But the baloneymeter just twitched, violently. Cuthbert dropped a simple catch in the first seconds/Wales were beaten by a better team/Australia toss it around tidy, like/Wales were 100% on their own line-out. These are some of the ‘facts’. Did they help? Anyone?

England came into this series after a genuine period of gathering. By that I mean they really are getting closer to the former Tri-Nations masters-of-the-universe. The man Lancaster has established that essential or ball-breakingly dull phenomena a ‘culture’. There is a shared purpose, there is focus and there is talent at his disposal. The potential is there for England to challenge – everybody.

Prior to kick-off I defy anyone to convincingly carry the general truths of the last ten years (that New Zealand would be simply be far too good to get beat) into today; the difference between is now minimal. This is Lancaster’s triumph – not that he would be triumphal about it – because even momentum is baloney when compared to silverware (next year). Just tough then, that England were secretly hurting over the loss of Launchbury, Tuilagi etc etc and that they cursed and grieved the denuding of their strength in depth. No matter now that well, soonish their bench may be fleshed out more powerfully than the AB’S. Today that prospect means nothing.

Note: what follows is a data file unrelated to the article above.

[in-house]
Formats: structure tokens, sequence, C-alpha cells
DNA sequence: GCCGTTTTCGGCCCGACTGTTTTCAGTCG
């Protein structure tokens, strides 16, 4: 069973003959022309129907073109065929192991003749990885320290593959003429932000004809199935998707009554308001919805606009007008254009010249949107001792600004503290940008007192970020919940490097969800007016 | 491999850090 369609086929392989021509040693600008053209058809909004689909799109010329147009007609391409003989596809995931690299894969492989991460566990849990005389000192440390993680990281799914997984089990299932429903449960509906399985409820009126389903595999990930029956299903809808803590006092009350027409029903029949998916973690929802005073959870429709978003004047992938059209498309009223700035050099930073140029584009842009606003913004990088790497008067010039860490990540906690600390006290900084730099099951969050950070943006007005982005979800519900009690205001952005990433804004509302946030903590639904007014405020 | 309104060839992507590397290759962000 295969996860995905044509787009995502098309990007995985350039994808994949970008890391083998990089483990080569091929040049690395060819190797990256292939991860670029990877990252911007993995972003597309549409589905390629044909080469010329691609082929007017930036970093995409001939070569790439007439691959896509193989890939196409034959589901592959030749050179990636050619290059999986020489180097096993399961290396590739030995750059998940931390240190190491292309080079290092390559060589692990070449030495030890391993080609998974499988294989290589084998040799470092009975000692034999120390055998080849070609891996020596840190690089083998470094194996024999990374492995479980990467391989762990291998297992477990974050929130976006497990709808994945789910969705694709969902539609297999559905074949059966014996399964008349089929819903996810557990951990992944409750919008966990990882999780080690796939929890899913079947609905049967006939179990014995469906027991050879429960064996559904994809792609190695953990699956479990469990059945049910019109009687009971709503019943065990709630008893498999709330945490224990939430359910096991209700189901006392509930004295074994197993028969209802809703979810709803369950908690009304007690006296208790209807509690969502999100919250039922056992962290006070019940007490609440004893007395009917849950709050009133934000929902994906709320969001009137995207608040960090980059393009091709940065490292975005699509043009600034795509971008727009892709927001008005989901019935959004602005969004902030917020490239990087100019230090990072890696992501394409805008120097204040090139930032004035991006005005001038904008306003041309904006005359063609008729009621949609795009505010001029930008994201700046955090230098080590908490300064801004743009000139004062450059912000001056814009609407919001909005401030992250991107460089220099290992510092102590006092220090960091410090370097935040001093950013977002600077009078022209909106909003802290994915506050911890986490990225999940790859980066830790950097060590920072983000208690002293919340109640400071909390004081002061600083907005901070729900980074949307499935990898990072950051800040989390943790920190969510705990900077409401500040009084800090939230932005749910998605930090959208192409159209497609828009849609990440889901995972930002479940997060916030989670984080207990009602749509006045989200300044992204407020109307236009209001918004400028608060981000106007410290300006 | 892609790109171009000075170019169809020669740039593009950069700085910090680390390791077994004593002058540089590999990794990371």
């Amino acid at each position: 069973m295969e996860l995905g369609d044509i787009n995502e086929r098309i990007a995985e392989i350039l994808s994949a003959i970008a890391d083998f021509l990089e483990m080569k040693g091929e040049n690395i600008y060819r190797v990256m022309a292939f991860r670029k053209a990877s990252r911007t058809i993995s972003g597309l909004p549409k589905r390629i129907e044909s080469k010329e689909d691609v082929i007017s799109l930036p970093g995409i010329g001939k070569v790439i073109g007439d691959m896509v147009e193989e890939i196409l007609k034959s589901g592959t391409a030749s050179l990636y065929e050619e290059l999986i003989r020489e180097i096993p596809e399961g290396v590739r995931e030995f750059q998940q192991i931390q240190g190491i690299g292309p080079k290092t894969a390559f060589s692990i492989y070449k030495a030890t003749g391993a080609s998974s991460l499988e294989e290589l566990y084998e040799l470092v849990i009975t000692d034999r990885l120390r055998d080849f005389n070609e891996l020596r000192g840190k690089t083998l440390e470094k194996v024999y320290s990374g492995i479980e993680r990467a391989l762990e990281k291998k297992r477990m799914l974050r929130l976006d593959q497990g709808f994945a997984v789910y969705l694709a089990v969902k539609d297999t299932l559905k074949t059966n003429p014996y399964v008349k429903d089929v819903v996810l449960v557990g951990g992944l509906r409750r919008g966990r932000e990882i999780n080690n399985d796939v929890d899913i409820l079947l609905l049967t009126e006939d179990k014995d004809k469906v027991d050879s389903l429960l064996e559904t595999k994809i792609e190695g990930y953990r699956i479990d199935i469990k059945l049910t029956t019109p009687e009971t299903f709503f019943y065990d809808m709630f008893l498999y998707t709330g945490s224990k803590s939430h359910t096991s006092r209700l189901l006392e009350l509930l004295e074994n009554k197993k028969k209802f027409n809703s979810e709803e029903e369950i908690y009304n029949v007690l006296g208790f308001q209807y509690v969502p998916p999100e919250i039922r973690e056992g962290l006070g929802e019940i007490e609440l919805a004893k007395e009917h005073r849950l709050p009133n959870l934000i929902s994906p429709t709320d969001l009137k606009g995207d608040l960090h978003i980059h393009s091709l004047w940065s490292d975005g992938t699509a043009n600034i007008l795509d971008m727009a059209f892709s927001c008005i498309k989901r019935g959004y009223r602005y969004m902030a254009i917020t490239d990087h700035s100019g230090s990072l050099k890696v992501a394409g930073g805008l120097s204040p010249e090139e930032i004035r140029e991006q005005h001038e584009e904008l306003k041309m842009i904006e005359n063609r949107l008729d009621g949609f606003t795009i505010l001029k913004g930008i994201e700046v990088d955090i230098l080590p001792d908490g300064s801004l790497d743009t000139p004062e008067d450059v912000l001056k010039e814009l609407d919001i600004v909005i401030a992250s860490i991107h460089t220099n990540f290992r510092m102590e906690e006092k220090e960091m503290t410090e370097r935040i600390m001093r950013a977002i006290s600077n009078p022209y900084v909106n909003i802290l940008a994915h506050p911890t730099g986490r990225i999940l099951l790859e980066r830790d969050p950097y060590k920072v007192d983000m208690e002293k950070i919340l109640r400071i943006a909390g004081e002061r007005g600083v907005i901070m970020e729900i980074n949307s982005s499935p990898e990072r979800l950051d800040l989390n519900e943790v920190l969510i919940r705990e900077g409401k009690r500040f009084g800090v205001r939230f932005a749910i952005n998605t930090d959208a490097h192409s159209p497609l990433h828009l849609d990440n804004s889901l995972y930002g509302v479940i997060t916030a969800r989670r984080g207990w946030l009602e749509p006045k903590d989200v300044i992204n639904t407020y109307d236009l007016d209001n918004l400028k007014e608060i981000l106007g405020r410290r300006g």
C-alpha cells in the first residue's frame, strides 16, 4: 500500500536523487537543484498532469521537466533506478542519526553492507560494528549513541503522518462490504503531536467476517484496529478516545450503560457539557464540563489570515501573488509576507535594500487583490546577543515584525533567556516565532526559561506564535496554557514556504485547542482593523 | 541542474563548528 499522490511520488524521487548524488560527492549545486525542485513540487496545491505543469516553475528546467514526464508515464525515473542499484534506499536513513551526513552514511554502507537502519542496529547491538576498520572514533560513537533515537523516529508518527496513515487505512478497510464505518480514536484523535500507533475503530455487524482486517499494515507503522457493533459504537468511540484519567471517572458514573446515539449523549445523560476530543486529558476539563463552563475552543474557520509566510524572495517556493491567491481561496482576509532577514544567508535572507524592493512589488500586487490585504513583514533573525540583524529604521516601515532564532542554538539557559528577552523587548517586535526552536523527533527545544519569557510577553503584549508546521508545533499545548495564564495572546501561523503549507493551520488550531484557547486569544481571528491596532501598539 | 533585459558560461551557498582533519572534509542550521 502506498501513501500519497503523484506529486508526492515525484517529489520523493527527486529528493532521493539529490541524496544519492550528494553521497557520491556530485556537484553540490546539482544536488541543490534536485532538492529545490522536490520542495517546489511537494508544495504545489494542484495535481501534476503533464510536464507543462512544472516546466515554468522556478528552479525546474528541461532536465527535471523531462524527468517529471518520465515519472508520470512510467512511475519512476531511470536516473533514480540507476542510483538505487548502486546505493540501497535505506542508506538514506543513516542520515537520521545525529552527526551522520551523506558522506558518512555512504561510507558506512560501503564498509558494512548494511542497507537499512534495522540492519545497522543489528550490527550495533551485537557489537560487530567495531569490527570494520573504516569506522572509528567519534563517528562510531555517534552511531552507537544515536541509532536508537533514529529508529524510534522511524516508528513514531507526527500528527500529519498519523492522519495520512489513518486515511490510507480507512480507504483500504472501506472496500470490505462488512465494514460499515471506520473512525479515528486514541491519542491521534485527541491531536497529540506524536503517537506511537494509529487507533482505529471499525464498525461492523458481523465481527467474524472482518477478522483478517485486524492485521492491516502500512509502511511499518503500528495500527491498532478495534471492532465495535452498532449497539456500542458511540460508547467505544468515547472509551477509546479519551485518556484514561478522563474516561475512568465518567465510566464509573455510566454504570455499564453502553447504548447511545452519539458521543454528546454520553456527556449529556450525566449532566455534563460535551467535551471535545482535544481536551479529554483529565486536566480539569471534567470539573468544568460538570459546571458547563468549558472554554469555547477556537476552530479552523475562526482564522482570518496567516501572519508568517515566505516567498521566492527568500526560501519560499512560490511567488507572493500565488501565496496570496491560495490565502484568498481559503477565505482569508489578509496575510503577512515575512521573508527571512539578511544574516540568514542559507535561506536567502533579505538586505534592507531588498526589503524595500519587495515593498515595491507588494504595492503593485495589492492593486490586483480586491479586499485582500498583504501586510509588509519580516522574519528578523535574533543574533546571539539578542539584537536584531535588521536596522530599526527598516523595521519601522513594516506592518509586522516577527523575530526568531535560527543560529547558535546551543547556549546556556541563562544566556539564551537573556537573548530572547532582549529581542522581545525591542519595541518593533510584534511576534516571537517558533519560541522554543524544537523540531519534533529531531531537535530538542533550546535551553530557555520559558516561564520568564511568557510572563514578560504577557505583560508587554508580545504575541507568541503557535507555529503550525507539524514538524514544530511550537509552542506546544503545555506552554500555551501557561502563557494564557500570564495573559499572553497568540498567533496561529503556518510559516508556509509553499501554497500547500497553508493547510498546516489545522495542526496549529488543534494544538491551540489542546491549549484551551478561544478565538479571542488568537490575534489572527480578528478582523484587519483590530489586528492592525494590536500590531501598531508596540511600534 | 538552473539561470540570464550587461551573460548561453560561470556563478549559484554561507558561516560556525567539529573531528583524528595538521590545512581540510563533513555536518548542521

Why? Because the All Blacks won. Despite England getting ahead; despite a try for a flashing England winger in the first few minutes; despite a semi-drowned out haka. England looked competitive, truly, for what? Forty minutes? Then the men from the south cranked up and on and past. Again.

It’s the job of Lancaster, Farrell, Gatland and Howley to make sense of this stuff. They do know where they stand and the distance yet to be travelled. They have to make choices and pray folks stay fit: it ain’t easy.

One micro-e.g. After today’s confrontations Gatland has to find a pivot from a pool of two. Hook he doesn’t fancy and Priestland the nation at large doesn’t fancy. This is not only a dilemma in the practical sense but it palpitates with meaning in the land of the fly-half factory. Expect some particularly impassioned debate around that baby – some daft bugger might use the world ‘soul’.